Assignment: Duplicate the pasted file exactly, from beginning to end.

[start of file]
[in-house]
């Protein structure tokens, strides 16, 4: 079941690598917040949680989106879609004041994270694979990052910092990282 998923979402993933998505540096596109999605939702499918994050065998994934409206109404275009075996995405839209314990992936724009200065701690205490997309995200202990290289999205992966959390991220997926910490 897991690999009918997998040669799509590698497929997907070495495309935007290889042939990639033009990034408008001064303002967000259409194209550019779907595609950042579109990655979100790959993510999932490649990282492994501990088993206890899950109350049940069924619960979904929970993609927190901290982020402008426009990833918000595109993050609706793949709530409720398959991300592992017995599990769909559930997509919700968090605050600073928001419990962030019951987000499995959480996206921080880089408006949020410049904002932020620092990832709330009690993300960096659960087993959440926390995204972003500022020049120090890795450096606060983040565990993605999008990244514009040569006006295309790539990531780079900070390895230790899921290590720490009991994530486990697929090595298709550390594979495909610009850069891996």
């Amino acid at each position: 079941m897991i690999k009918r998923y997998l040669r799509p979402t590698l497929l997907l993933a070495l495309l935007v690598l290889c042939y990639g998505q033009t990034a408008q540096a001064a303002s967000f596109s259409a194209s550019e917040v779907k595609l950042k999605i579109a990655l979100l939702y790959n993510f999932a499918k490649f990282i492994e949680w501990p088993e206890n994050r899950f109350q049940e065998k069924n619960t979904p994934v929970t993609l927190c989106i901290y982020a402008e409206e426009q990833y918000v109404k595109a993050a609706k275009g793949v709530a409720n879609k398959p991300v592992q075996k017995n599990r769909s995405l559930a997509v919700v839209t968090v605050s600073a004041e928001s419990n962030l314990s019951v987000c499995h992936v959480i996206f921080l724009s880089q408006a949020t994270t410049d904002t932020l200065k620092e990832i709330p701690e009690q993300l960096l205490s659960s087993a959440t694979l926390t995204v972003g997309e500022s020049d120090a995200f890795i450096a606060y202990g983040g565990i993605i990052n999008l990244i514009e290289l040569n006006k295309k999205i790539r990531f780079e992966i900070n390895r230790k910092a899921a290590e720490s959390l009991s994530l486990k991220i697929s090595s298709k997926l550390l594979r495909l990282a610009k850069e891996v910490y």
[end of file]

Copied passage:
[in-house]
């Protein structure tokens, strides 16, 4: 079941690598917040949680989106879609004041994270694979990052910092990282 998923979402993933998505540096596109999605939702499918994050065998994934409206109404275009075996995405839209314990992936724009200065701690205490997309995200202990290289999205992966959390991220997926910490 897991690999009918997998040669799509590698497929997907070495495309935007290889042939990639033009990034408008001064303002967000259409194209550019779907595609950042579109990655979100790959993510999932490649990282492994501990088993206890899950109350049940069924619960979904929970993609927190901290982020402008426009990833918000595109993050609706793949709530409720398959991300592992017995599990769909559930997509919700968090605050600073928001419990962030019951987000499995959480996206921080880089408006949020410049904002932020620092990832709330009690993300960096659960087993959440926390995204972003500022020049120090890795450096606060983040565990993605999008990244514009040569006006295309790539990531780079900070390895230790899921290590720490009991994530486990697929090595298709550390594979495909610009850069891996």
């Amino acid at each position: 079941m897991i690999k009918r998923y997998l040669r799509p979402t590698l497929l997907l993933a070495l495309l935007v690598l290889c042939y990639g998505q033009t990034a408008q540096a001064a303002s967000f596109s259409a194209s550019e917040v779907k595609l950042k999605i579109a990655l979100l939702y790959n993510f999932a499918k490649f990282i492994e949680w501990p088993e206890n994050r899950f109350q049940e065998k069924n619960t979904p994934v929970t993609l927190c989106i901290y982020a402008e409206e426009q990833y918000v109404k595109a993050a609706k275009g793949v709530a409720n879609k398959p991300v592992q075996k017995n599990r769909s995405l559930a997509v919700v839209t968090v605050s600073a004041e928001s419990n962030l314990s019951v987000c499995h992936v959480i996206f921080l724009s880089q408006a949020t994270t410049d904002t932020l200065k620092e990832i709330p701690e009690q993300l960096l205490s659960s087993a959440t694979l926390t995204v972003g997309e500022s020049d120090a995200f890795i450096a606060y202990g983040g565990i993605i990052n999008l990244i514009e290289l040569n006006k295309k999205i790539r990531f780079e992966i900070n390895r230790k910092a899921a290590e720490s959390l009991s994530l486990k991220i697929s090595s298709k997926l550390l594979r495909l990282a610009k850069e891996v910490y």